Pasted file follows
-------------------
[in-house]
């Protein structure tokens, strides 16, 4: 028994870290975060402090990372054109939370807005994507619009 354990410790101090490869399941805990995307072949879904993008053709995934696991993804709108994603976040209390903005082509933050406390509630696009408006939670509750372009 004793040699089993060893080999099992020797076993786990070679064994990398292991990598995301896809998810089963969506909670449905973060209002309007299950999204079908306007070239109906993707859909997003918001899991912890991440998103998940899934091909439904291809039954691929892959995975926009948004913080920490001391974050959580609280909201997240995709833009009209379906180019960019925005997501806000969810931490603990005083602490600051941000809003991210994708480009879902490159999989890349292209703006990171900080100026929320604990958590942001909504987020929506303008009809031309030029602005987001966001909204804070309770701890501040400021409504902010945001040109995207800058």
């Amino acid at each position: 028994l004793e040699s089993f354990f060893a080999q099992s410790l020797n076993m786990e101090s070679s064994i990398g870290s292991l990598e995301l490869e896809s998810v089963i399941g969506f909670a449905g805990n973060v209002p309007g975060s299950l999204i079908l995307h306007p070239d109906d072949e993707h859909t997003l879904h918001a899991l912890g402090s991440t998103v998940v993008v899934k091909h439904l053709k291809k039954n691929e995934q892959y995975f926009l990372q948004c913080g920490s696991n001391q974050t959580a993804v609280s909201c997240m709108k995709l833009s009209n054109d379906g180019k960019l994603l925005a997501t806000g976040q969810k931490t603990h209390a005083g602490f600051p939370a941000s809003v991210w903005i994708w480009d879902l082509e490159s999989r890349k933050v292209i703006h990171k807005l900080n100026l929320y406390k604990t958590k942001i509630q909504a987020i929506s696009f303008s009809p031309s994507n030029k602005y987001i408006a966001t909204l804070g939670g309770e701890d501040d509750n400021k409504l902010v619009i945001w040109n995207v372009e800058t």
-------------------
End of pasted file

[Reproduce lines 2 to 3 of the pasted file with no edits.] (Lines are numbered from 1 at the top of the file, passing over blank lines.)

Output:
């Protein structure tokens, strides 16, 4: 028994870290975060402090990372054109939370807005994507619009 354990410790101090490869399941805990995307072949879904993008053709995934696991993804709108994603976040209390903005082509933050406390509630696009408006939670509750372009 004793040699089993060893080999099992020797076993786990070679064994990398292991990598995301896809998810089963969506909670449905973060209002309007299950999204079908306007070239109906993707859909997003918001899991912890991440998103998940899934091909439904291809039954691929892959995975926009948004913080920490001391974050959580609280909201997240995709833009009209379906180019960019925005997501806000969810931490603990005083602490600051941000809003991210994708480009879902490159999989890349292209703006990171900080100026929320604990958590942001909504987020929506303008009809031309030029602005987001966001909204804070309770701890501040400021409504902010945001040109995207800058």
């Amino acid at each position: 028994l004793e040699s089993f354990f060893a080999q099992s410790l020797n076993m786990e101090s070679s064994i990398g870290s292991l990598e995301l490869e896809s998810v089963i399941g969506f909670a449905g805990n973060v209002p309007g975060s299950l999204i079908l995307h306007p070239d109906d072949e993707h859909t997003l879904h918001a899991l912890g402090s991440t998103v998940v993008v899934k091909h439904l053709k291809k039954n691929e995934q892959y995975f926009l990372q948004c913080g920490s696991n001391q974050t959580a993804v609280s909201c997240m709108k995709l833009s009209n054109d379906g180019k960019l994603l925005a997501t806000g976040q969810k931490t603990h209390a005083g602490f600051p939370a941000s809003v991210w903005i994708w480009d879902l082509e490159s999989r890349k933050v292209i703006h990171k807005l900080n100026l929320y406390k604990t958590k942001i509630q909504a987020i929506s696009f303008s009809p031309s994507n030029k602005y987001i408006a966001t909204l804070g939670g309770e701890d501040d509750n400021k409504l902010v619009i945001w040109n995207v372009e800058t």